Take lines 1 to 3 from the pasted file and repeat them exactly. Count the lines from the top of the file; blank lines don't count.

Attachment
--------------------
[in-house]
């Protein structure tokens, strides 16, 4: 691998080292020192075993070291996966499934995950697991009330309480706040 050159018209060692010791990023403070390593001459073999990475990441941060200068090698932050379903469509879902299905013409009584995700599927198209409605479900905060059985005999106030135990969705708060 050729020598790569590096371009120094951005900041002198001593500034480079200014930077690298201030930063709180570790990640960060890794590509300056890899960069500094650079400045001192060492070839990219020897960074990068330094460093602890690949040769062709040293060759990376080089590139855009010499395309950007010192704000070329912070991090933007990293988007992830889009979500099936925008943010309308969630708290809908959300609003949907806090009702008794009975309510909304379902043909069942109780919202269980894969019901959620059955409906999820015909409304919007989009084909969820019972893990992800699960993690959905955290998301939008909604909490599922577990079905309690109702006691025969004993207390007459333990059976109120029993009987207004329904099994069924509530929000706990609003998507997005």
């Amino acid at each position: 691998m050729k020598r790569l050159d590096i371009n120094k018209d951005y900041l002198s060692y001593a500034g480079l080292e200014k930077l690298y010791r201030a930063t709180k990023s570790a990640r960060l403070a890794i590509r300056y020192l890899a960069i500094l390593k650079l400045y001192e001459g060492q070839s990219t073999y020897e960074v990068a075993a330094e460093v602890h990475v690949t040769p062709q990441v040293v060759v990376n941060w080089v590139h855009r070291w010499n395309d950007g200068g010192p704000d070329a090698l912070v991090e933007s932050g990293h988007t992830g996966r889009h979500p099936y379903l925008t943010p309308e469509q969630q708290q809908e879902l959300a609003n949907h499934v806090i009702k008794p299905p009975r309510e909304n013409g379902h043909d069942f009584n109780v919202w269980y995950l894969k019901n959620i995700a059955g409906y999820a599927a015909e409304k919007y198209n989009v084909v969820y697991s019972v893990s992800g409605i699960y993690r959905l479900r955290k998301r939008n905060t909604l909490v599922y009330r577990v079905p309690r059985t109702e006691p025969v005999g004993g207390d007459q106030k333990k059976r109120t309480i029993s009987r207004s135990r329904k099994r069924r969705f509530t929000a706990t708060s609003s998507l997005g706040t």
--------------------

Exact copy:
[in-house]
């Protein structure tokens, strides 16, 4: 691998080292020192075993070291996966499934995950697991009330309480706040 050159018209060692010791990023403070390593001459073999990475990441941060200068090698932050379903469509879902299905013409009584995700599927198209409605479900905060059985005999106030135990969705708060 050729020598790569590096371009120094951005900041002198001593500034480079200014930077690298201030930063709180570790990640960060890794590509300056890899960069500094650079400045001192060492070839990219020897960074990068330094460093602890690949040769062709040293060759990376080089590139855009010499395309950007010192704000070329912070991090933007990293988007992830889009979500099936925008943010309308969630708290809908959300609003949907806090009702008794009975309510909304379902043909069942109780919202269980894969019901959620059955409906999820015909409304919007989009084909969820019972893990992800699960993690959905955290998301939008909604909490599922577990079905309690109702006691025969004993207390007459333990059976109120029993009987207004329904099994069924509530929000706990609003998507997005």
């Amino acid at each position: 691998m050729k020598r790569l050159d590096i371009n120094k018209d951005y900041l002198s060692y001593a500034g480079l080292e200014k930077l690298y010791r201030a930063t709180k990023s570790a990640r960060l403070a890794i590509r300056y020192l890899a960069i500094l390593k650079l400045y001192e001459g060492q070839s990219t073999y020897e960074v990068a075993a330094e460093v602890h990475v690949t040769p062709q990441v040293v060759v990376n941060w080089v590139h855009r070291w010499n395309d950007g200068g010192p704000d070329a090698l912070v991090e933007s932050g990293h988007t992830g996966r889009h979500p099936y379903l925008t943010p309308e469509q969630q708290q809908e879902l959300a609003n949907h499934v806090i009702k008794p299905p009975r309510e909304n013409g379902h043909d069942f009584n109780v919202w269980y995950l894969k019901n959620i995700a059955g409906y999820a599927a015909e409304k919007y198209n989009v084909v969820y697991s019972v893990s992800g409605i699960y993690r959905l479900r955290k998301r939008n905060t909604l909490v599922y009330r577990v079905p309690r059985t109702e006691p025969v005999g004993g207390d007459q106030k333990k059976r109120t309480i029993s009987r207004s135990r329904k099994r069924r969705f509530t929000a706990t708060s609003s998507l997005g706040t």